On a small peninsula in the present-day municipality of Palamos, on a hill, in the 6th century BC, the Iberians built a small village that was to become the most important fortified settlement
on the Indigetes tribes after Ullastret
. Located in an area that offered excellent conditions for control and defence, it developed its economy through trade with the Greek city of Empúries
It reached its peak between the 4th and 3rd centuries BC. At this point, the settlement was fortified on the side with easiest access to the peninsula, the isthmus. The first urban development took place on the highest part of the settlement. To increase the available land on the slopes of the hill, terraces were constructed with reinforced retaining walls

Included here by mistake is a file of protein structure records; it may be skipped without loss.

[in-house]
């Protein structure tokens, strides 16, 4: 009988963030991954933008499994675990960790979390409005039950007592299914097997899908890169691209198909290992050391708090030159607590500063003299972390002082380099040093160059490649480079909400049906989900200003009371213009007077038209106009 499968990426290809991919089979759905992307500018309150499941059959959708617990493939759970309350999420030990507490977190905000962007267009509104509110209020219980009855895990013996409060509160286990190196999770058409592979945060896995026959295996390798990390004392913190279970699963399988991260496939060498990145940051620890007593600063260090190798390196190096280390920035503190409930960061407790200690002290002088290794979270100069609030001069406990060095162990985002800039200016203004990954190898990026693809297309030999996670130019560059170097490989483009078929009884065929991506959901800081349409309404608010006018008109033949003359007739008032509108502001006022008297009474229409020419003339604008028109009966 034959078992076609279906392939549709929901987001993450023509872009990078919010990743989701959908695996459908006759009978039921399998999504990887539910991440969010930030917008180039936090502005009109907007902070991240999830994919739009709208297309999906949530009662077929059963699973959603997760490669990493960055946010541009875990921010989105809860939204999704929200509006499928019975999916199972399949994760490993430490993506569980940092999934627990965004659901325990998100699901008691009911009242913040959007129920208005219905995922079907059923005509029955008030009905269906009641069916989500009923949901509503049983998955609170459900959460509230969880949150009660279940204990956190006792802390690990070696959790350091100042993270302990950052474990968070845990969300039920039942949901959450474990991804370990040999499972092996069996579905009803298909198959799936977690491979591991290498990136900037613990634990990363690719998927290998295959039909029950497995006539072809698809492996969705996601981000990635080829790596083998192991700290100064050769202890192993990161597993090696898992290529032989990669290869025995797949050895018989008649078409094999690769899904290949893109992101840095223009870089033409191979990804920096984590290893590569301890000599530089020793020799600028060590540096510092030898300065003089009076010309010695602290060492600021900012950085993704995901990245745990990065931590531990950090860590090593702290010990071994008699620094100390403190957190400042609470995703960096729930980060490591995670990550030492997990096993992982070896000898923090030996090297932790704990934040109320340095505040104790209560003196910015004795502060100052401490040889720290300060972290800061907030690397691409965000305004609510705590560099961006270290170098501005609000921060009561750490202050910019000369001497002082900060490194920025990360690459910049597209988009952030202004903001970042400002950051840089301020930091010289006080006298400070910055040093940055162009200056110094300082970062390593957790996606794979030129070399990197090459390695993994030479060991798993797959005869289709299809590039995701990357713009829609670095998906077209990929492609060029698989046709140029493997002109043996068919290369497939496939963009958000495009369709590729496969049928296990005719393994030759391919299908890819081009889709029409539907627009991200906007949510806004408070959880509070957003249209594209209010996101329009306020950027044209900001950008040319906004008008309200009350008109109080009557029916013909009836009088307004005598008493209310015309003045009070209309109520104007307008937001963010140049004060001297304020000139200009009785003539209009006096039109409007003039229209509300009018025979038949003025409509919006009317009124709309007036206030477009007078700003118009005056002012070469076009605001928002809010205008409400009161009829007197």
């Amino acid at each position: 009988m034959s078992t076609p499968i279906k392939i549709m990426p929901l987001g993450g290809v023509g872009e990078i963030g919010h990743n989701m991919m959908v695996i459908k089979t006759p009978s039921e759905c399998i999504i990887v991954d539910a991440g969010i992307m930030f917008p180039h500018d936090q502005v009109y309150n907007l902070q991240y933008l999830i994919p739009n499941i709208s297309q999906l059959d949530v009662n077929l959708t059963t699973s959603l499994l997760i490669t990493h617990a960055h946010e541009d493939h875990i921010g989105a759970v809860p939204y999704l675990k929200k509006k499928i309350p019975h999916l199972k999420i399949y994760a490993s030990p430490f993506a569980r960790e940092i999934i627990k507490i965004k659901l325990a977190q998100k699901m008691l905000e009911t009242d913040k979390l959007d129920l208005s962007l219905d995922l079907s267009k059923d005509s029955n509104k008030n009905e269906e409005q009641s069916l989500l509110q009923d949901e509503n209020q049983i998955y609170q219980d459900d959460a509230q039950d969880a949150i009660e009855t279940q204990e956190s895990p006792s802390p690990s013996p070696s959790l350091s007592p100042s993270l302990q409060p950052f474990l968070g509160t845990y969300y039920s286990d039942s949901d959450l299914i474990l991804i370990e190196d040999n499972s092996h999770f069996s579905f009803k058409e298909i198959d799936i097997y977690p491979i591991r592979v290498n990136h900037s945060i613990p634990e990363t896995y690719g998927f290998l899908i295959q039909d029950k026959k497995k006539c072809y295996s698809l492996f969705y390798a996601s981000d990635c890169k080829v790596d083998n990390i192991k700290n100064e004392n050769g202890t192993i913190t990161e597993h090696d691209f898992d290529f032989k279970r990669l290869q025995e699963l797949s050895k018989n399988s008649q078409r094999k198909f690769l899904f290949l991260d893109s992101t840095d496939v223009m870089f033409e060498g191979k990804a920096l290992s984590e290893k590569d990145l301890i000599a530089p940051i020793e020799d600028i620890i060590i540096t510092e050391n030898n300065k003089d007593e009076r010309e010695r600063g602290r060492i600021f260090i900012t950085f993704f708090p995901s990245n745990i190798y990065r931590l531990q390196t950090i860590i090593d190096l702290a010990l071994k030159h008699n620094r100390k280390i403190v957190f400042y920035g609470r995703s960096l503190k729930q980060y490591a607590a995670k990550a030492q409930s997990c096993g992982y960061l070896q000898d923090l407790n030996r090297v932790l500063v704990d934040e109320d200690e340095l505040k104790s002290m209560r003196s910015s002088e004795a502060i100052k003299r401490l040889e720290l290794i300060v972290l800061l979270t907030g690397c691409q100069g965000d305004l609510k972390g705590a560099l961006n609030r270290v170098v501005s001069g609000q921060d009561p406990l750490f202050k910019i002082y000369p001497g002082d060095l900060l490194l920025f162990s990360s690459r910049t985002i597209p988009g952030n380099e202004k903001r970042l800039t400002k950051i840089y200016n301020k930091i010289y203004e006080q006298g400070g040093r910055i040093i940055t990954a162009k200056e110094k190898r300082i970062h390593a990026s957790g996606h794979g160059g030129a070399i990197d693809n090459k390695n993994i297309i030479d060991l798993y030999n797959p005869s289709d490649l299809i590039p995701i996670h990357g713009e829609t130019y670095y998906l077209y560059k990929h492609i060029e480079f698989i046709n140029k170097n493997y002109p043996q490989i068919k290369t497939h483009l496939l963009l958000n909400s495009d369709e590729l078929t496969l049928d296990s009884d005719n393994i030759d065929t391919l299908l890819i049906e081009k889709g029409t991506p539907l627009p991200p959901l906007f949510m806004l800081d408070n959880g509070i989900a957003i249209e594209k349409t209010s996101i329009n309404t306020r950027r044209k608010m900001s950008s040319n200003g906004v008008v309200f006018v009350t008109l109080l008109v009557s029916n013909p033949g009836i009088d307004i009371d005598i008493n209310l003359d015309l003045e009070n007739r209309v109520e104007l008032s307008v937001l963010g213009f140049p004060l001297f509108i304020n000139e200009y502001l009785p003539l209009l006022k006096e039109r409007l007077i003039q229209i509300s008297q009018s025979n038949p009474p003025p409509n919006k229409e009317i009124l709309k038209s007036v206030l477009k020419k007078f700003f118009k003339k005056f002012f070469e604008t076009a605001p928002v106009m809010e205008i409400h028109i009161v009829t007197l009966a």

on which the streets and houses were built. Today, these can still be seen on the eastern side. It seems that at the top of the fortified summit, or acropolis, there was a Hellenistic temple
of which the remains of the entrance portico and the foundations of the columns have been found.
With the Romanisation of the area, the settlement of Castell did not disappear. Its strategic location led to it experiencing new heights in the 2nd century BC. The settlement was extended to the north, beyond the walls, occupying what, until then, had been an area of silos. In addition to new houses, a porticoed square, surrounded by commercial premises
, was created.
The archaeological site of Castell is of great significance, both for the architectural techniques employed and for the state of preservation of the remains. And this is because a large proportion of the structures remain
, even some walls more than 1.5 metres high. Almost the entire wall can be seen, as well as rooms, streets, water cisterns and silos for storing grain.